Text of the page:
Friday, May 11, 2012

God actually is quite Great: Annalena Tonelli

Every now and then as I peruse the internet, especially as I read comments on news sites, I'll come upon a remark like this one, that's both heart-breaking and incredibly frustrating:
When a Christian actually does something nice for someone, I'll check into their god.

This attitude isn't really hard to find online. Every time I meet it, part of me wants to say "are you serious? Have you ever heard of Mother Teresa? Martin Luther King Jr.? Who brainwashed you?"
This is probably not the most helpful response, and in many cases it would be completely out of line. There are a lot of genuinely hurting people out there--hurt by Christians, some of them hurt by me.

These 'God is actually quite Great' posts are, in part, a word to these people: the hurt ones and the cynical, ignorant ones alike.
Annalena Tonelli is a woman you would respect. A Christian woman.

In 1969, Annalena Tonelli left her native Italy to teach in a high school in Kenya. Once there, she was drawn to working with Somalian Muslim refugees who eked out a livelihood in the Kenyan desert. Tonelli came to realize that many of her students and their families were afflicted by tuberculosis, and so she returned to Europe for medical studies. After this, she would spend the rest of her life serving in Africa.
Tonelli continued to work in Kenya with nomadic Somali refugees suffering from TB for over a decade. This ended abruptly in 1984 when she was arrested by a military tribunal after she criticized the persecution of a group of desert nomads; she defended these people for the sake of Jesus Christ, she informed the authorities. Tonelli was expelled from Kenya, and so she took her work to Somalia itself.

Historian Dana Robert provides a nice account of her work in Somalia:
In 1996 Tonelli raised money from her friends to open a 200-bed tuberculosis hospital in Borama, a town in the northwest corner of Somaliland, a remote region in Somalia. The hospital was so successful that the World Health Organization named it a "TB center of excellence," and Tonelli was able to attract support from UNICEF, the UN High Commissioner for Refugees (UNHCR), and from Caritas, the international Catholic charitable organization. Traveling out from the hospital into surrounding villages, she founded out-patient clinics that treated people for tuberculosis and other diseases. Twice a year Tonelli sponsored visits by eye doctors from Germany, who restored sight to 4,000 people. She opened a school for the deaf, handicapped, and orphaned. Somalis with HIV-AIDS also started traveling to Borama hospital for care.

Tonelli was also known for her opposition to the universal Somali practice of female genital mutilation.
This beautiful life of service to needy Somalians ended on October 5, 2003, when Annalena Tonelli was shot in the head by a man who had been harassing her for a job driving a hospital vehicle. Her murder was decried by dozens of Muslim religious leaders and protested by thousands of the Somalis she loved and lived amongst in Borama.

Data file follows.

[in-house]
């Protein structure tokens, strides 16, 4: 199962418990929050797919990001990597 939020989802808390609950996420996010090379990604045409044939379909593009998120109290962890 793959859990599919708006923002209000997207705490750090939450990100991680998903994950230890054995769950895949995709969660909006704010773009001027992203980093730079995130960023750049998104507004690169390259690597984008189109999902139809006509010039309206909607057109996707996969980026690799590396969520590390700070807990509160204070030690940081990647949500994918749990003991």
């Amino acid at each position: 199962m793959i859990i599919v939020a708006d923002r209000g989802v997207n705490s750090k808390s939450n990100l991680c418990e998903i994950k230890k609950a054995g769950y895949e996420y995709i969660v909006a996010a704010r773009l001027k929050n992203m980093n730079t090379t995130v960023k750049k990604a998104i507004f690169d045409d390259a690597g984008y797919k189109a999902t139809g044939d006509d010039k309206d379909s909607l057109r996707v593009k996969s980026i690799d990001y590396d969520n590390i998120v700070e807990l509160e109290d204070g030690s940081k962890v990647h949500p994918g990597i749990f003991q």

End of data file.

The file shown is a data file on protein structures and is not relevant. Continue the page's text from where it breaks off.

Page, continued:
While a number of Western periodicals reported on the death of this "humanitarian aid worker" without any mention of her devout Roman Catholic faith, Tonelli explicitly named the motivations for her decades of service. When in 2003, despite her desire to go unnoticed, Tonelli was awarded the Nansen Refugee Award by the UNHCR, she explained: "I left Italy determined to 'proclaim the Gospel with my life'... This is what motivates me deep down, along with an invincible passion for the suffering and downtrodden, over and above questions of race, culture or creed." (You can read her full remarks here.)

There are a lot of incredible stories like hers out there. I wish that those individuals who claim they've never heard of a Christian 'doing something nice' would let these stories shape their perspectives more than the angry and hyperbolic rumblings of someone like the late Christopher Hitchens. Christians--individually and institutionally--have been responsible for some terrible things, yes, but they have also worked towards some truly beautiful ends. Other moments from Christian history--say, the Crusades--may be more notorious, but the vision of the gospel that we see in the life of someone like Annalena Tonelli is more true. In these moments we see the most faithful manifestations of Christian belief, the clearest pictures of what this way of Jesus is really about.

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This post is adapted from Dana Robert's wonderful treatment of Annalena Tonelli's life in Christian Mission: How Christianity Became a World Religion, chapter 5.

1 comment:

Daniel McLain Hixon said...

I really believe that - and I don't know if this is more pronounced in a postmodern culture or if it is universal because of human nature - it is just plain easier for most of us to focus on the negative than on the positive.

It is easier for people to see and talk about abusive priests and theiving televangelists than it is to pay attention to charity hospitals and 12-step deliverance programs and wells being dug and schools being built and spiritual hope and comfort being brought to anxious minds all in the name of the God we meet in Christ.

I believe that it is actually through Christian spiritual practices like prayer and thanksgiving that we can "rewire" our minds to be more positive and hopeful (and there is research to back that up) - but I am afraid that many people will not find the cure precisely because they suffer from the disease, so to speak. Because we have a negative view of the faith, we will not give it a try, and because we will not engage with it, we cannot learn to see the world (including the church) with the spiritual eyes, with the lens of faith, hope, and love.

This reminds me of what Paul was talking about in 2 Cor. 2:14-15. But it sure is frustrating.